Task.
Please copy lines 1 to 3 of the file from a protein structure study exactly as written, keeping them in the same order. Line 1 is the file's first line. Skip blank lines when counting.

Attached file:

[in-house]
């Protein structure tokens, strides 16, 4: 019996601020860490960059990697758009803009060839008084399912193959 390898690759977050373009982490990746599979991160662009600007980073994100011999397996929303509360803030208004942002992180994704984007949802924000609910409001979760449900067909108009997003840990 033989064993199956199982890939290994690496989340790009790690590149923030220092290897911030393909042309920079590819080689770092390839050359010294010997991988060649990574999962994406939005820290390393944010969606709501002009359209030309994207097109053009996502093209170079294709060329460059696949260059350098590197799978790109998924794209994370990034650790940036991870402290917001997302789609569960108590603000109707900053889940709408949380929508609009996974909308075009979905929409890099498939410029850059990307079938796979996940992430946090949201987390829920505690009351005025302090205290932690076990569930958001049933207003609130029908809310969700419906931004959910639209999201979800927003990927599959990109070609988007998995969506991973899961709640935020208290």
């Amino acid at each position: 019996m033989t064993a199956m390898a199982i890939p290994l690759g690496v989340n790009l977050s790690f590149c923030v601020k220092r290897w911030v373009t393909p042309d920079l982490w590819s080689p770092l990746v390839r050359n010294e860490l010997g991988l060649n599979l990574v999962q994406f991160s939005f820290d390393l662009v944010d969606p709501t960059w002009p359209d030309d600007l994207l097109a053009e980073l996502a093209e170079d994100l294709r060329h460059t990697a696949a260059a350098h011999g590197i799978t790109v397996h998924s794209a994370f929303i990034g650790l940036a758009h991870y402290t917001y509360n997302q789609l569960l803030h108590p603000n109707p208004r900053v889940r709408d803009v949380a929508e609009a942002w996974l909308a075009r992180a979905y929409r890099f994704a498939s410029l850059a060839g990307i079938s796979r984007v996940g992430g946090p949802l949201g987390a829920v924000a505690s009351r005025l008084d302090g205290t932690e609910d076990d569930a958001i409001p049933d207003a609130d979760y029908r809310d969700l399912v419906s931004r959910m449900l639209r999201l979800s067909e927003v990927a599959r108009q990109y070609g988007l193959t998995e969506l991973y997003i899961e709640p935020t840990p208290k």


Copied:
[in-house]
């Protein structure tokens, strides 16, 4: 019996601020860490960059990697758009803009060839008084399912193959 390898690759977050373009982490990746599979991160662009600007980073994100011999397996929303509360803030208004942002992180994704984007949802924000609910409001979760449900067909108009997003840990 033989064993199956199982890939290994690496989340790009790690590149923030220092290897911030393909042309920079590819080689770092390839050359010294010997991988060649990574999962994406939005820290390393944010969606709501002009359209030309994207097109053009996502093209170079294709060329460059696949260059350098590197799978790109998924794209994370990034650790940036991870402290917001997302789609569960108590603000109707900053889940709408949380929508609009996974909308075009979905929409890099498939410029850059990307079938796979996940992430946090949201987390829920505690009351005025302090205290932690076990569930958001049933207003609130029908809310969700419906931004959910639209999201979800927003990927599959990109070609988007998995969506991973899961709640935020208290």
């Amino acid at each position: 019996m033989t064993a199956m390898a199982i890939p290994l690759g690496v989340n790009l977050s790690f590149c923030v601020k220092r290897w911030v373009t393909p042309d920079l982490w590819s080689p770092l990746v390839r050359n010294e860490l010997g991988l060649n599979l990574v999962q994406f991160s939005f820290d390393l662009v944010d969606p709501t960059w002009p359209d030309d600007l994207l097109a053009e980073l996502a093209e170079d994100l294709r060329h460059t990697a696949a260059a350098h011999g590197i799978t790109v397996h998924s794209a994370f929303i990034g650790l940036a758009h991870y402290t917001y509360n997302q789609l569960l803030h108590p603000n109707p208004r900053v889940r709408d803009v949380a929508e609009a942002w996974l909308a075009r992180a979905y929409r890099f994704a498939s410029l850059a060839g990307i079938s796979r984007v996940g992430g946090p949802l949201g987390a829920v924000a505690s009351r005025l008084d302090g205290t932690e609910d076990d569930a958001i409001p049933d207003a609130d979760y029908r809310d969700l399912v419906s931004r959910m449900l639209r999201l979800s067909e927003v990927a599959r108009q990109y070609g988007l193959t998995e969506l991973y997003i899961e709640p935020t840990p208290k």